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Fair Trial Regardless of Who's Paying

January 02, 1994

* Your article ("Jury Rejects Bicyclist's $23-Million Injury Suit" Dec. 16) raises some valid and telling points regarding lawyer and jury responsibilities. Neither the plaintiff nor her lawyer expressed sour grapes about losing; instead, they recognized that they could not produce enough evidence to the jury that the highway was defective. Both the lawyer for the City of Huntington Beach and (the) plaintiff's lawyer agreed that the jurors looked at the evidence carefully and refused to let their emotions sway them. This is exactly what juries are instructed and sworn to do and exactly what they almost always do.

Erroneous verdicts, few as they may be, are often caused by overzealous attorneys who are more interested in winning than in a fair trial. Your article contained a classic example of such irresponsibility, i.e., Santa Ana City Atty. Edward J. Cooper's remark that "juries just seem to forget that the taxpayers are footing the bill--and that they are taxpayers." In over four decades of practice, I know of no judge who would either allow Mr. Cooper to present such an argument or would give such a prejudicial instruction to a jury.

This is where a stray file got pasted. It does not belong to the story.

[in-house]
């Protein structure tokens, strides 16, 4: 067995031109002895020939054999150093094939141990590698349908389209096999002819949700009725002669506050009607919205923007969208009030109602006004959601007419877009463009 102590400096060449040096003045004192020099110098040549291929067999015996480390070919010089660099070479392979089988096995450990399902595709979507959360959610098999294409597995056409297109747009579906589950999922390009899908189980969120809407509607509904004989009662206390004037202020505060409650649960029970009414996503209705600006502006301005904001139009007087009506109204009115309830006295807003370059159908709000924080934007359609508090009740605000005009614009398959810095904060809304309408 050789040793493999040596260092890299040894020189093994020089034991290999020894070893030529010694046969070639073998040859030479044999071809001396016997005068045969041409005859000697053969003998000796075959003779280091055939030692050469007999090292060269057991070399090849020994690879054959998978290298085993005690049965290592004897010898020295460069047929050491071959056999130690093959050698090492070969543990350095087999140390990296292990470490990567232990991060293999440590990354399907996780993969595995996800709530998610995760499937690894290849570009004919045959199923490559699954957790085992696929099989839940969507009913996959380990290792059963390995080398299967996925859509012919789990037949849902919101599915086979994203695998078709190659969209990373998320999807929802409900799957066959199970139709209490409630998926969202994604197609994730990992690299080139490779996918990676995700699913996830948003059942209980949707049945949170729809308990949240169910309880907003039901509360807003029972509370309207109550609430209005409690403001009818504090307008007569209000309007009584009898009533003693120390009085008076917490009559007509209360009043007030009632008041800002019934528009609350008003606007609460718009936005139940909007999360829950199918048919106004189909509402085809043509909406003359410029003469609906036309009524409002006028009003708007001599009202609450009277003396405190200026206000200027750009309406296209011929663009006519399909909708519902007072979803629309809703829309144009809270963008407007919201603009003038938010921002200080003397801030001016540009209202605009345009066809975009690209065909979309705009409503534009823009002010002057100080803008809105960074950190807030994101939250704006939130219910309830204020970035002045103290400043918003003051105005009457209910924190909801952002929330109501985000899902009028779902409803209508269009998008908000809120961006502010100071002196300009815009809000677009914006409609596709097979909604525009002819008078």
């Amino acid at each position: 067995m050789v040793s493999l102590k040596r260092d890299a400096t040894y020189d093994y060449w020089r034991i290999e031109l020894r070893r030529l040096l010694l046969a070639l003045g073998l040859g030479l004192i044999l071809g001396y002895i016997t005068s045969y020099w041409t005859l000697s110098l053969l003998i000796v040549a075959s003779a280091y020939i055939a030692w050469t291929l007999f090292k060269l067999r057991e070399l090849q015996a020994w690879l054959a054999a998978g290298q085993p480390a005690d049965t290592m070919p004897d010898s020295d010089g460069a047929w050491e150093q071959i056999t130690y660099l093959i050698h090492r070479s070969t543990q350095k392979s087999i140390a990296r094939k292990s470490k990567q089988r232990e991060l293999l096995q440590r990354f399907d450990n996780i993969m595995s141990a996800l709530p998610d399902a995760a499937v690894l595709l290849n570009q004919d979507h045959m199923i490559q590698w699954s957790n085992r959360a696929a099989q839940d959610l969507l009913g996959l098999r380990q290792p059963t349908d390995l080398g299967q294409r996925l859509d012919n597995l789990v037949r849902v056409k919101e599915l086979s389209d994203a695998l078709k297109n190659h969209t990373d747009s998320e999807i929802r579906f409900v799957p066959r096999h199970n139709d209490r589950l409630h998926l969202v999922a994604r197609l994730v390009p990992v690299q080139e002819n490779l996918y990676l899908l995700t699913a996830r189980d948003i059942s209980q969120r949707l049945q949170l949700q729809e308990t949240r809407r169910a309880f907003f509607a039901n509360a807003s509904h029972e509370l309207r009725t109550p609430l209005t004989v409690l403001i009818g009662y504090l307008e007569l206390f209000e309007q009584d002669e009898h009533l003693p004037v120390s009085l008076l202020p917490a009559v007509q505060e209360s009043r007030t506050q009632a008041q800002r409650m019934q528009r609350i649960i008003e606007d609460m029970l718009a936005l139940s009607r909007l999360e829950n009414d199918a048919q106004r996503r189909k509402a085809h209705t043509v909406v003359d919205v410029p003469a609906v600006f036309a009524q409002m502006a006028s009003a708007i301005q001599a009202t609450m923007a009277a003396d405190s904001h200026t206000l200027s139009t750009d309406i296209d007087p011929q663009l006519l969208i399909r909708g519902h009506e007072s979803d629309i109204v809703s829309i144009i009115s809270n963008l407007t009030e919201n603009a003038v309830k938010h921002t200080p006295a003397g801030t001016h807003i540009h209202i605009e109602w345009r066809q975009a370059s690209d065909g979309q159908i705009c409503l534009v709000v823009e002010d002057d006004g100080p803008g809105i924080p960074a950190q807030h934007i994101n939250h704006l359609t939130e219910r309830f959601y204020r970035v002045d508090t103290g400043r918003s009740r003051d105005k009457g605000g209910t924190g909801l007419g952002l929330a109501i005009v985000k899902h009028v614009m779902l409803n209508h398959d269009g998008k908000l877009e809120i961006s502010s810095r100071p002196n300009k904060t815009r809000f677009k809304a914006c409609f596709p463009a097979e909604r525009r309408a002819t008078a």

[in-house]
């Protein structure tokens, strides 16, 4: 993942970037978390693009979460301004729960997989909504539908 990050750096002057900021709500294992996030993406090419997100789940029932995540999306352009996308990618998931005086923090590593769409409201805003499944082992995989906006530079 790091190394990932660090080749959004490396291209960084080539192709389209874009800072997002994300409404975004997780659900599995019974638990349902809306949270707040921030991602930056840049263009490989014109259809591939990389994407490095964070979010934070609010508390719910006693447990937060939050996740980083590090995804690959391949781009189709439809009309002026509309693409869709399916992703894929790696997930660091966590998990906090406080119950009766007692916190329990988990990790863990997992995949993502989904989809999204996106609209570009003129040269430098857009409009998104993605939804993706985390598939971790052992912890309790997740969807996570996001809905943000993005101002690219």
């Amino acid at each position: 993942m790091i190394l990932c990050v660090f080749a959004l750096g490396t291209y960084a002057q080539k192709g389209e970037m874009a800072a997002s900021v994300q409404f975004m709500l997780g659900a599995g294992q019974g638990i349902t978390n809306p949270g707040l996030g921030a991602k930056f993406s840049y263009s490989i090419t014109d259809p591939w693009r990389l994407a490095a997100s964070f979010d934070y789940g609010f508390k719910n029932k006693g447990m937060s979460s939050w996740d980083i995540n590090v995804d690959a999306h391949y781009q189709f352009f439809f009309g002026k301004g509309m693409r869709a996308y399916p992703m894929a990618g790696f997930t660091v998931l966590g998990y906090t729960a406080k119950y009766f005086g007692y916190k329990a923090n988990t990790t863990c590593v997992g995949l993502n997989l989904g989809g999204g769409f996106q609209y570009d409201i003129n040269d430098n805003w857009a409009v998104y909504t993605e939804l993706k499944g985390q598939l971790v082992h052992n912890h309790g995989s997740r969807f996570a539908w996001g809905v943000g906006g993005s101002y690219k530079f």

Mr. Cooper should respect the difficult task that the jury accomplished, as did both the plaintiff's and defendant's attorneys. He should also be thankful that when his client is in the courtroom, the rule is not who is footing the bill; the rule is that his client is entitled to the same "fair and impartial consideration and to justice by the same standards" as all other parties in the courtroom.

RICHARD L. FRANCK

Los Angeles

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